Is your method of using carb cleaner to test for leaks safe? I don't want the mechanic to set himself on fire!
 
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#6
your TSB was a good # - a ford injector* issue BUT aftermarket has answered this type issue - look at the tutorial, it will help ID fuse location, where to tap for fuel pressure reading and the cleaner process, much greater cleaning than the add to tank solutions.



*likely before the big push to so called tier3 that addressed fuel quality needed for FI engines.
your TSB was a good # - a ford injector* issue BUT aftermarket has answered this type issue - look at the tutorial, it will help ID fuse location, where to tap for fuel pressure reading and the cleaner process, much greater cleaning than the add to tank solutions.



*likely before the big push to so called tier3 that addressed fuel quality needed for FI engines.
I like that video! It's been a while since I had the injectors tested so that might be part of the problem now. The RPM yoyos about 500 RPM at idle. Lately the base idle has decided to change itself from about 1000 up to 1500 RPM.
 

jd

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#7
Here's a long shot... An older, EFI Ford V6... Occasional loss of power at highway speed. A little black smoke from exhaust. Got worse, would load up with fuel and try to stall. Finally did stall. Running 65-mph, slowed down, lost power, quit on the side of the road in a cloud of black smoke. Towed it to mechanic who drove it a couple days and never found the problem or got it to act up. Took it home and tested sensors using a little free pamphlet from Autozone. Turned out the Air Charge Temp Sensor was intermittently open. Open told the ECM the engine was stone cold in freezing weather and richened the dickens out of the fuel mixture by opening up the injectors. Pack rat I am, there was a parts engine. Changed the ACTS and problem went away.

I had replaced the fuel filter when my daughter's first complaint was loss of power. It was severely restricted, but the new filter wasn't a fix for a bad ACTS.

Please change that fuel filter if you haven't done it recently. Vehicle may run OK with a restricted filter, but you aren't doing the fuel pump any favors asking it to push through the restriction.
 
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#8
Okay, thanks very much! That makes sense. The repair shop gave up on it after a week and a half and referred me to another shop but I've never heard of them so I stopped by a restoration/rebuilding shop today to see if they're willing to chase it down. They do great work and I've used them before. I just wasn't sure if they wanted to spend the time on it. They're interested. They can probably fabricate a new pedal assembly for it, too, to solve the problem with the clutch pedal popping off the rod to the slave cylinder.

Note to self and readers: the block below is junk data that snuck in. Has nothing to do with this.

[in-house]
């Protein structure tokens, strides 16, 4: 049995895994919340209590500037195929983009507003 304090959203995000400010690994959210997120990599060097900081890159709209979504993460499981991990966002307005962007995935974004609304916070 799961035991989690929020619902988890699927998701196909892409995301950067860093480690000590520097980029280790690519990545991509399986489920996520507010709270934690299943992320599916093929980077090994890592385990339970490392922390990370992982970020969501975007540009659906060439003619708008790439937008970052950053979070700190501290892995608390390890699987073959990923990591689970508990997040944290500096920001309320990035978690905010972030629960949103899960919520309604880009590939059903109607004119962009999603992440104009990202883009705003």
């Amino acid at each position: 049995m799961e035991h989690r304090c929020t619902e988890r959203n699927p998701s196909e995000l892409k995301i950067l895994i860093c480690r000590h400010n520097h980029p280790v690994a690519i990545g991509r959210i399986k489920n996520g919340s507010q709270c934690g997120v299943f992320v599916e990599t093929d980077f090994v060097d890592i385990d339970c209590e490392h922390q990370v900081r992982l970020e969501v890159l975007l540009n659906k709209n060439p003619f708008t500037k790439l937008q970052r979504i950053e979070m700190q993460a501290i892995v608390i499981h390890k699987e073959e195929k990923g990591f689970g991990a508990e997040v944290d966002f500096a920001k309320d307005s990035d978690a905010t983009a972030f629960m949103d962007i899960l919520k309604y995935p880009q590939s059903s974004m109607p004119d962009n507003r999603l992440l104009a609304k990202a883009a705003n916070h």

Here's a long shot... An older, EFI Ford V6... Occasional loss of power at highway speed. A little black smoke from exhaust. Got worse, would load up with fuel and try to stall. Finally did stall. Running 65-mph, slowed down, lost power, quit on the side of the road in a cloud of black smoke. Towed it to mechanic who drove it a couple days and never found the problem or got it to act up. Took it home and tested sensors using a little free pamphlet from Autozone. Turned out the Air Charge Temp Sensor was intermittently open. Open told the ECM the engine was stone cold in freezing weather and richened the dickens out of the fuel mixture by opening up the injectors. Pack rat I am, there was a parts engine. Changed the ACTS and problem went away.

I had replaced the fuel filter when my daughter's first complaint was loss of power. It was severely restricted, but the new filter wasn't a fix for a bad ACTS.

Please change that fuel filter if you haven't done it recently. Vehicle may run OK with a restricted filter, but you aren't doing the fuel pump any favors asking it to push through the restriction.
 

billr

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#9
Did you see my reply #4? Maybe I lost you with the use of acronyms... ECT is the Engine Coolant Sensor. IAT is the Inlet Air Temperature (sensor), also called MAT (Manifold Air Temperature) and, I see above, ACT (Air Charge Temperature) by some folks.

Point is: Also have the ECT sensor checked too, it has a lot more effect on fueling than the IAT sensor. Too bad this is an old beast and live-data isn't so easy to come by, you could check those (and several more) at a glance with the right scanner.
 
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Bill, thank you for the clarification on what those initials mean. Some of them I was able to recognize and others I couldn't. That's an interesting comment about the ECT. The temp gauge is out of whack and reads high even when the temp is normal but I was thinking it has crept up some even though I have coolant in the reservoir. Checking the operating temp was on the list of things I wanted the shop to check and maybe putting in an aftermarket set of gauges that wouldn't depend on the original wiring harness. Besides, I prefer gauges instead of an idiot light that might burn out, especially for oil. I think all the suggestions given here will be a big help in figuring out what's going on. I'm very grateful to everyone who has taken the time to reply. I'm also open to the idea that correcting one problem might reveal others but if it gets this thing back to running reliably, it's cheaper than buying a new or late model 4WD. Besides, every used SUV I've seen advertised that interests me is besieged by consumer complaints so I might as well work with what's already completely paid for. I really missed my '73 Toyota Land Cruiser. Everything under the hood was so easy to get to.